It does make sense to get some background into Aristotelian philosophy, since that's what Rambam is dealing with. Acording to Rambam, you can't just read one part on its own, since you'll need to compare it to other parts. Even so, you might want to start with a more "exciting" middle section over the homonyms section.

  • 5
    "might want to start with a more "exciting" middle section" - This is the type of information I am looking for. Is there a systematic reason to do so other than excitement?
    – WAF
    Jun 15, 2011 at 11:20
  • @WAF I would recommend against skipping. The first book contains many of the rambam's motivations and premises necessary for understanding the second and third books. The only reason people skip two the second is learning the rambam's proof for the existence of G-d, which is a very minor but over emphasized part of the work. Mar 28, 2016 at 22:29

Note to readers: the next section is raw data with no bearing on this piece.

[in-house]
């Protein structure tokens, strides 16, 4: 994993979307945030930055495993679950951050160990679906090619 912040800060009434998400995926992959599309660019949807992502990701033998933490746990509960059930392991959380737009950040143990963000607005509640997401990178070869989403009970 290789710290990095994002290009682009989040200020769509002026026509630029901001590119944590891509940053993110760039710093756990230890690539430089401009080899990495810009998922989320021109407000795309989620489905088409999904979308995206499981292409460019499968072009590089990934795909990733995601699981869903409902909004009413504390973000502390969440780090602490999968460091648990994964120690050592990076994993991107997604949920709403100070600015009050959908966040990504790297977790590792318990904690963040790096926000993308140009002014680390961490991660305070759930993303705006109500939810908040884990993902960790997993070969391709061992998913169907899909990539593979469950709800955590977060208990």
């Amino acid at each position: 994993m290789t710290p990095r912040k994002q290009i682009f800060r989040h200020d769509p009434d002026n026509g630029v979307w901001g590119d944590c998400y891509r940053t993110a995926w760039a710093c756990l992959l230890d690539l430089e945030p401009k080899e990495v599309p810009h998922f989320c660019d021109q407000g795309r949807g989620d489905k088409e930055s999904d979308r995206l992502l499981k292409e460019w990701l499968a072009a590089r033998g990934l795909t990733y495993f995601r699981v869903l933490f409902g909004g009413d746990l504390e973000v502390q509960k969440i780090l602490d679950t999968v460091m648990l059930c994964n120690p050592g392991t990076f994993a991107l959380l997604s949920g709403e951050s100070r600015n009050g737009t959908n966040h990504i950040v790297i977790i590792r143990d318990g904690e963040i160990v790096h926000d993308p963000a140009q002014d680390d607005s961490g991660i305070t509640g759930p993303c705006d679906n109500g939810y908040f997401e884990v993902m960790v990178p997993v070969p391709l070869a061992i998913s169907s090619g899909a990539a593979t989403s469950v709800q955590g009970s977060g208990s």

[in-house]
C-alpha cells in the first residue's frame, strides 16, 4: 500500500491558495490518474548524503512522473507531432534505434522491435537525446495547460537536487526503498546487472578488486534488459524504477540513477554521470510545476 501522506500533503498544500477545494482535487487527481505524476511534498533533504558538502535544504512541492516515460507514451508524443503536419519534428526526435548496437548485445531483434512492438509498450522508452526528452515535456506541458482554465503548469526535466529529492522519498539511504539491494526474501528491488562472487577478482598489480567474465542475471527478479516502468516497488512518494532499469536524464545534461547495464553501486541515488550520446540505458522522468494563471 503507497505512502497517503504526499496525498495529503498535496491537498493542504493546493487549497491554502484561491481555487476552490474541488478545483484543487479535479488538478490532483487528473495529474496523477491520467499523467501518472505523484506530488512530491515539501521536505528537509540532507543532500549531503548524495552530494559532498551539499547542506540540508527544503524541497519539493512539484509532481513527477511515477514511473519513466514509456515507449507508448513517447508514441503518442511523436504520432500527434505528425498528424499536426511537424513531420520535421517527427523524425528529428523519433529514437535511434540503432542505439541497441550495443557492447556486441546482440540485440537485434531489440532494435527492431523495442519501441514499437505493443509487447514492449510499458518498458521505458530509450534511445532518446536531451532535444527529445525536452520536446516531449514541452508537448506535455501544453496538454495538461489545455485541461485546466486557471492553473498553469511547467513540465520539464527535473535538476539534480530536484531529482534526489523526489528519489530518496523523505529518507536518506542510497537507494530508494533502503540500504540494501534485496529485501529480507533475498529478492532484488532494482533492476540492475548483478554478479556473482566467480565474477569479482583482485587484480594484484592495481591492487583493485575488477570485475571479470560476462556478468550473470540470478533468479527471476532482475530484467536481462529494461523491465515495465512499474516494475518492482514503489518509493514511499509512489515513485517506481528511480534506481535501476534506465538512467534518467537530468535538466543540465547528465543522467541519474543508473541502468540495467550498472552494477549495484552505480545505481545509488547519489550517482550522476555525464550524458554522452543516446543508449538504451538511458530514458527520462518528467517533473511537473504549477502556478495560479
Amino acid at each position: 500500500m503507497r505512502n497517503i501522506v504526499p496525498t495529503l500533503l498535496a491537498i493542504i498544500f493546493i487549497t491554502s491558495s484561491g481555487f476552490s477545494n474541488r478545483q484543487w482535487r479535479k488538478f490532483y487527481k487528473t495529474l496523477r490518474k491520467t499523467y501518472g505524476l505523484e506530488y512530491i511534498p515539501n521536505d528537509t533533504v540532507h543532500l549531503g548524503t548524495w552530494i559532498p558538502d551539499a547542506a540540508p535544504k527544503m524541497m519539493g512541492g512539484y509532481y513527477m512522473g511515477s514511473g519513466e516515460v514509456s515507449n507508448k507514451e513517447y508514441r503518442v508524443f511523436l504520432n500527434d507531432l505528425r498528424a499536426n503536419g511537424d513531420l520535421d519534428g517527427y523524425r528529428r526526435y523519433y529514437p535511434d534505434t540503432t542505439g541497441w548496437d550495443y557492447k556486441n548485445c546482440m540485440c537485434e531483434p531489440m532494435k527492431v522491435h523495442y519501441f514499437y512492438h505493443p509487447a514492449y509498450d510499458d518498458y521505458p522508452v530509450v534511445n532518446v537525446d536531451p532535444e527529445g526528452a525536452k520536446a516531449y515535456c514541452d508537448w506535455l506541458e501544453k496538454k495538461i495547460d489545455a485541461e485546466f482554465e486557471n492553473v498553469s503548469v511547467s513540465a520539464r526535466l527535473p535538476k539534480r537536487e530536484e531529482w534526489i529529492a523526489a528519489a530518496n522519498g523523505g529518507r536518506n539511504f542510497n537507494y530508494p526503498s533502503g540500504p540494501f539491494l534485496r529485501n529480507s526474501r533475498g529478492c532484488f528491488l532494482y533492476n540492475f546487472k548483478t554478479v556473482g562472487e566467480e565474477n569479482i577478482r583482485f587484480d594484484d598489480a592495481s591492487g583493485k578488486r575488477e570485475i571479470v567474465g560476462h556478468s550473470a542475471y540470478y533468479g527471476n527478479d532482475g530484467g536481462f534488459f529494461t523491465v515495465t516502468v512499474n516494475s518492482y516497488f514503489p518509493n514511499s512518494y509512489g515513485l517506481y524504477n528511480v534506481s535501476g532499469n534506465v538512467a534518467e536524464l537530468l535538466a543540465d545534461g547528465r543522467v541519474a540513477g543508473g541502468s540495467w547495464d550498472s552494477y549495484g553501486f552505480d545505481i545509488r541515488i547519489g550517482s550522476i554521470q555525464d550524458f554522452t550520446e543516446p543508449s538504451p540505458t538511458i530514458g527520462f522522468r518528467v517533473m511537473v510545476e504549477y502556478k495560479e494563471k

I highly recommend learning with the classic hebrew commentaries. the Rambam is writing for a generation highly steeped in advanced philosophy. without commentaries you'll get stuck or misunderstand alot of what he says, especially when he argues on aristotle regarding creationism and God. You might want to check out the shaar yichud for background understanding of much of the premises. available here:http://dafyomireview.com/article.php?docid=398 (this has translation of commentaries with it)

shaar yichud is also a good background start since its very structured while the moreh jumps from subject to subject so you'd need to read it from beginning to end a few times to be able to put things together

  • 3
    Just to clarify R Sebag's answer: Sha'ar HaYihud is a section of the book Hovot HeLevavot. It's an interesting suggestion, the approach to understanding language concerning God presented in it is very closely related to the Rambam's way, but it's a short text that can be finished pretty quickly.
    – paquda
    Jan 28, 2013 at 19:19

I think a great way to begin is by reading this little book: Maimonides: A Guide for Today's Perplexed by Kenneth Seeskin.


I would again suggest the Hashkafah Circle Blog which has the text and the traslation available and in Depth Shiurim as a Starting point